Stronghold 3 Review: Beware Enraged Bears
UPDATE: Firefly Studios released a patch for Stronghold 3 as this article was being published. It adds an option to speed up gameplay, and promises to correct the problems with unit selection and AI. While this does not excuse the unfinished state the game was released in, or affect its final score, those still interested in purchasing the game after reading the below review should take these changes into account.
Even when the design of a game goes horribly wrong, you expect some things to come out unscathed. The numbers, for instance. As long as the developers can handle some simple math, the software should be able to take care of the rest.
Stronghold 3 is a game about building castles. To build castles, you need stone, painstakingly harvested. Throw down one end of a mighty wall, drag the the mouse to lengthen it, and a counter will appear, showing how much stone you have, and how much the wall will cost.
I had 60 stone. I wanted to build a 60-stone wall. I clicked and clicked. And there was the counter, reading “60/60,” but with the first number in rage-inducing red. In Stronghold 3, you need 61 stone to build a 60-stone wall. It doesn’t even get the numbers right.
Game: Stronghold 3
Platforms: PC (Reviewed)
Developer: Firefly Studios
Publisher: SouthPeak Games
Released: October 25th, 2011
The game, from developers Firefly Studios, puts reviewers in an awkward position. It has some endearing qualities, including an earnest narrator who sounds like Sir Hiss from Disney’s Robin Hood. “Quit Strrronghold Thrrrreee, sire?” he trills every time you want to leave the program. But no amount of silly voice acting can paper over the fact that the game shipped in such poor condition that it’s almost unplayable. After 10 hours with the game, I decided that I had had quite enough.
Stronghold 3 is a game about castle-building in which some units occasionally shoot through walls. Despite its sudden, unexpected difficulty spikes, the game has no quicksave, and no autosave — even the manual save doesn’t work as intended.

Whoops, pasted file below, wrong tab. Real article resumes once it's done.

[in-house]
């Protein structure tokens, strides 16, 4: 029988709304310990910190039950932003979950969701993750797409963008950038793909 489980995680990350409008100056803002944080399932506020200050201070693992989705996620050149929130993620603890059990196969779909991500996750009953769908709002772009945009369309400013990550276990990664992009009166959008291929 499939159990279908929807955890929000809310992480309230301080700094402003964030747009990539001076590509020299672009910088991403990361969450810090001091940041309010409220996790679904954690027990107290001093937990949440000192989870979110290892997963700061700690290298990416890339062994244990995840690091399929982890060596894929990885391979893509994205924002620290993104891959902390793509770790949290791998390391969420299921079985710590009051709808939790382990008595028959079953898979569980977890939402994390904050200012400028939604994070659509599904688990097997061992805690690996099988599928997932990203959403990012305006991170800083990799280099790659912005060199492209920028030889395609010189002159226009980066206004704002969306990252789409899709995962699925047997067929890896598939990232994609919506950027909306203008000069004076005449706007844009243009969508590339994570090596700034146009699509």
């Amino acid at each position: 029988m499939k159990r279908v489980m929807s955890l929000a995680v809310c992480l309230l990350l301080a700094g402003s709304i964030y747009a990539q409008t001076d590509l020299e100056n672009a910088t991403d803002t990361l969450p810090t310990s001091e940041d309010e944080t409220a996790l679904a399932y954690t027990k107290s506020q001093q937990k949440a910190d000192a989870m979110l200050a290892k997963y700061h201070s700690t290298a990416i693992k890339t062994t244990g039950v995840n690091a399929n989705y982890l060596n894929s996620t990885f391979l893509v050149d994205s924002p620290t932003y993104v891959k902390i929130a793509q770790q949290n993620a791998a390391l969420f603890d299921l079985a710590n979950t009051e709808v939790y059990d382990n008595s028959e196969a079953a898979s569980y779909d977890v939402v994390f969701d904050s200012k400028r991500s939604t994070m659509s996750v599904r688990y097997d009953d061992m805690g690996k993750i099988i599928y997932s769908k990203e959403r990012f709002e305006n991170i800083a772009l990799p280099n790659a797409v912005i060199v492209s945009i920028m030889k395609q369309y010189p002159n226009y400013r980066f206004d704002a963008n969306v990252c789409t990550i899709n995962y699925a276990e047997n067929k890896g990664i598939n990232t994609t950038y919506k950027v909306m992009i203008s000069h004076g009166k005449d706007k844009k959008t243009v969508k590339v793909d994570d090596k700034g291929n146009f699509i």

Sure, it starts out innocuously enough. Stronghold 3′s economy resembles the Tropico series, basing itself on the immigration or emigration of “peasants” who act as the game’s most important resource. Peasants arrive at your castle if conditions are good — if there’s sufficient food and shelter, frequent religious services, and a low tax burden. They’ll even come more often when the weather’s nice.
Once ensconced within the castle, the peasantry forms the backbone of your economy. Build them the appropriate buildings to work in, and they’ll farm pigs, milk cows, cut down trees, quarry stone, and shape wood into bows and pikes. These actions are performed at an absolutely glacial pace — I spent my first ten minutes with Stronghold 3 trying to find the button to increase the game speed. With no way to invigorate or even directly control your leadfooted labor force, managing the economy consists of setting the system in motion, cracking open a good book, and hoping that you have the right resources on hand when the going gets tough.
Stronghold 3 provides a wide range of different buildings, though it isn’t particularly interested in explaining what each one is for. More troubling is the fact that it is impossible to assign peasants to particular buildings. If you go on a construction binge, they’re equally likely to start working your extra pig farms as they are your crucial new iron mine.